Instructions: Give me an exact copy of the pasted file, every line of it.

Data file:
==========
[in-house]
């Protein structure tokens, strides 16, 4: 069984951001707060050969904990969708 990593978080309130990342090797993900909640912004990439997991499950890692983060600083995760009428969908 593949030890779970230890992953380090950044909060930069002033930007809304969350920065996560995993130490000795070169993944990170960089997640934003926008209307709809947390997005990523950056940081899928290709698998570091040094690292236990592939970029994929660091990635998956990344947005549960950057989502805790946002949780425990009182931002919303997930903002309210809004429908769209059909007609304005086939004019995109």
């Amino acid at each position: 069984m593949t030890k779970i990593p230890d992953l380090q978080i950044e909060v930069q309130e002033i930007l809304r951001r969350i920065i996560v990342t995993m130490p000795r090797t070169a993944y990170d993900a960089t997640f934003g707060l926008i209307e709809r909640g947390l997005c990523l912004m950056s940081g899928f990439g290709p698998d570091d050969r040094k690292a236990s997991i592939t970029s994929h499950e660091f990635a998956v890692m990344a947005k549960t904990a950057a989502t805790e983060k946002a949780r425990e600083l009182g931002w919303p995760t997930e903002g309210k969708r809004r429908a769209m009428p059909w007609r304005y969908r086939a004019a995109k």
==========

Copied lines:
[in-house]
């Protein structure tokens, strides 16, 4: 069984951001707060050969904990969708 990593978080309130990342090797993900909640912004990439997991499950890692983060600083995760009428969908 593949030890779970230890992953380090950044909060930069002033930007809304969350920065996560995993130490000795070169993944990170960089997640934003926008209307709809947390997005990523950056940081899928290709698998570091040094690292236990592939970029994929660091990635998956990344947005549960950057989502805790946002949780425990009182931002919303997930903002309210809004429908769209059909007609304005086939004019995109």
């Amino acid at each position: 069984m593949t030890k779970i990593p230890d992953l380090q978080i950044e909060v930069q309130e002033i930007l809304r951001r969350i920065i996560v990342t995993m130490p000795r090797t070169a993944y990170d993900a960089t997640f934003g707060l926008i209307e709809r909640g947390l997005c990523l912004m950056s940081g899928f990439g290709p698998d570091d050969r040094k690292a236990s997991i592939t970029s994929h499950e660091f990635a998956v890692m990344a947005k549960t904990a950057a989502t805790e983060k946002a949780r425990e600083l009182g931002w919303p995760t997930e903002g309210k969708r809004r429908a769209m009428p059909w007609r304005y969908r086939a004019a995109k």